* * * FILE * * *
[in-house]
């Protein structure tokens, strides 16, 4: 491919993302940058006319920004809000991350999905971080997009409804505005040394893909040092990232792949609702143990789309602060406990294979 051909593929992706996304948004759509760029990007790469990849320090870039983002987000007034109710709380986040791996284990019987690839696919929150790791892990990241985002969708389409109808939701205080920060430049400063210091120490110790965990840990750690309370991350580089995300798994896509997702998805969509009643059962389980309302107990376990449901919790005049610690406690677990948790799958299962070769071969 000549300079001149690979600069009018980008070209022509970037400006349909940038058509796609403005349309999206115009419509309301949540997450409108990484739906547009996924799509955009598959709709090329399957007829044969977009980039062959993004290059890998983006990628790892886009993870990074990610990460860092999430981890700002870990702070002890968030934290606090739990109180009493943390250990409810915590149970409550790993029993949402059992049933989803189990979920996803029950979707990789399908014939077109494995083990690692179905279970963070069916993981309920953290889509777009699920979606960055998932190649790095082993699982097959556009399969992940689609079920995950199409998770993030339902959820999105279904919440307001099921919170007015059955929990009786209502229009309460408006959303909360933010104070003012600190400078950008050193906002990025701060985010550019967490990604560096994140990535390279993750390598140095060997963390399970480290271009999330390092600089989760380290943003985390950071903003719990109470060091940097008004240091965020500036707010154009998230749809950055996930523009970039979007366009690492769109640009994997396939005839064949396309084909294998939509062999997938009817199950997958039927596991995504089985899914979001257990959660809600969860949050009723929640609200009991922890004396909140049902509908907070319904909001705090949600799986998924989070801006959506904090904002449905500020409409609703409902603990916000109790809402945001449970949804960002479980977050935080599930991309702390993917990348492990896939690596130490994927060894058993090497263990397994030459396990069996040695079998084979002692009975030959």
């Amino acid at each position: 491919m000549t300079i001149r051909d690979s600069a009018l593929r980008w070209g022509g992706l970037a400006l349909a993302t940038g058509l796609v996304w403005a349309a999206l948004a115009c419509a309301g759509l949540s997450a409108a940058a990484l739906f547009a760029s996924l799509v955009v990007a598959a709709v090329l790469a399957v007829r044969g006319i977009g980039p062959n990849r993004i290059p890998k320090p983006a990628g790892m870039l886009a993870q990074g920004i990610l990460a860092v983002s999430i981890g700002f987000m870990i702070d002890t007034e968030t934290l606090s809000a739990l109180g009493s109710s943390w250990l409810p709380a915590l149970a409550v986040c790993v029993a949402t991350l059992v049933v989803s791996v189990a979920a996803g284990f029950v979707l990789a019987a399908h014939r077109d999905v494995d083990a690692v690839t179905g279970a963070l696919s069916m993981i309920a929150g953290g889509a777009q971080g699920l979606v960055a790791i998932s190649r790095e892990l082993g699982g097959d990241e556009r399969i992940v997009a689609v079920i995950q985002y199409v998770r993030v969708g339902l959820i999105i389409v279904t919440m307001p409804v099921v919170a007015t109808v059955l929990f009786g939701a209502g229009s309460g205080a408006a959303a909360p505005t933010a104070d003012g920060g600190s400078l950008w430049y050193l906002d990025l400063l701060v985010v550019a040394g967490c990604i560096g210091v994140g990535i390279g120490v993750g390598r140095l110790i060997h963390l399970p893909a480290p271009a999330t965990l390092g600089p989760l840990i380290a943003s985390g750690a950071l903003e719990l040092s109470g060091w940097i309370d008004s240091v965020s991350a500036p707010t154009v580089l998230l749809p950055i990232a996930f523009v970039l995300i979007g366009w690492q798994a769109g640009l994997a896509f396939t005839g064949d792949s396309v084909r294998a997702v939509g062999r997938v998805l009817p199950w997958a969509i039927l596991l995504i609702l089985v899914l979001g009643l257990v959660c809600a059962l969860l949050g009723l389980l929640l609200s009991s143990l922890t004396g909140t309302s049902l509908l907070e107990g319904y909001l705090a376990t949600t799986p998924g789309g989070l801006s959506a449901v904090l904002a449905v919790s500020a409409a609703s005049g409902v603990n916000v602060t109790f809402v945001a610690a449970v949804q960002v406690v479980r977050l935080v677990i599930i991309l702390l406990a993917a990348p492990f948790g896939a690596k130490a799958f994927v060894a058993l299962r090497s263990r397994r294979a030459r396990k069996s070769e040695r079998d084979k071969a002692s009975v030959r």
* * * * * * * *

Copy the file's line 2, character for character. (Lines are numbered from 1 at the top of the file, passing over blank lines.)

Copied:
């Protein structure tokens, strides 16, 4: 491919993302940058006319920004809000991350999905971080997009409804505005040394893909040092990232792949609702143990789309602060406990294979 051909593929992706996304948004759509760029990007790469990849320090870039983002987000007034109710709380986040791996284990019987690839696919929150790791892990990241985002969708389409109808939701205080920060430049400063210091120490110790965990840990750690309370991350580089995300798994896509997702998805969509009643059962389980309302107990376990449901919790005049610690406690677990948790799958299962070769071969 000549300079001149690979600069009018980008070209022509970037400006349909940038058509796609403005349309999206115009419509309301949540997450409108990484739906547009996924799509955009598959709709090329399957007829044969977009980039062959993004290059890998983006990628790892886009993870990074990610990460860092999430981890700002870990702070002890968030934290606090739990109180009493943390250990409810915590149970409550790993029993949402059992049933989803189990979920996803029950979707990789399908014939077109494995083990690692179905279970963070069916993981309920953290889509777009699920979606960055998932190649790095082993699982097959556009399969992940689609079920995950199409998770993030339902959820999105279904919440307001099921919170007015059955929990009786209502229009309460408006959303909360933010104070003012600190400078950008050193906002990025701060985010550019967490990604560096994140990535390279993750390598140095060997963390399970480290271009999330390092600089989760380290943003985390950071903003719990109470060091940097008004240091965020500036707010154009998230749809950055996930523009970039979007366009690492769109640009994997396939005839064949396309084909294998939509062999997938009817199950997958039927596991995504089985899914979001257990959660809600969860949050009723929640609200009991922890004396909140049902509908907070319904909001705090949600799986998924989070801006959506904090904002449905500020409409609703409902603990916000109790809402945001449970949804960002479980977050935080599930991309702390993917990348492990896939690596130490994927060894058993090497263990397994030459396990069996040695079998084979002692009975030959």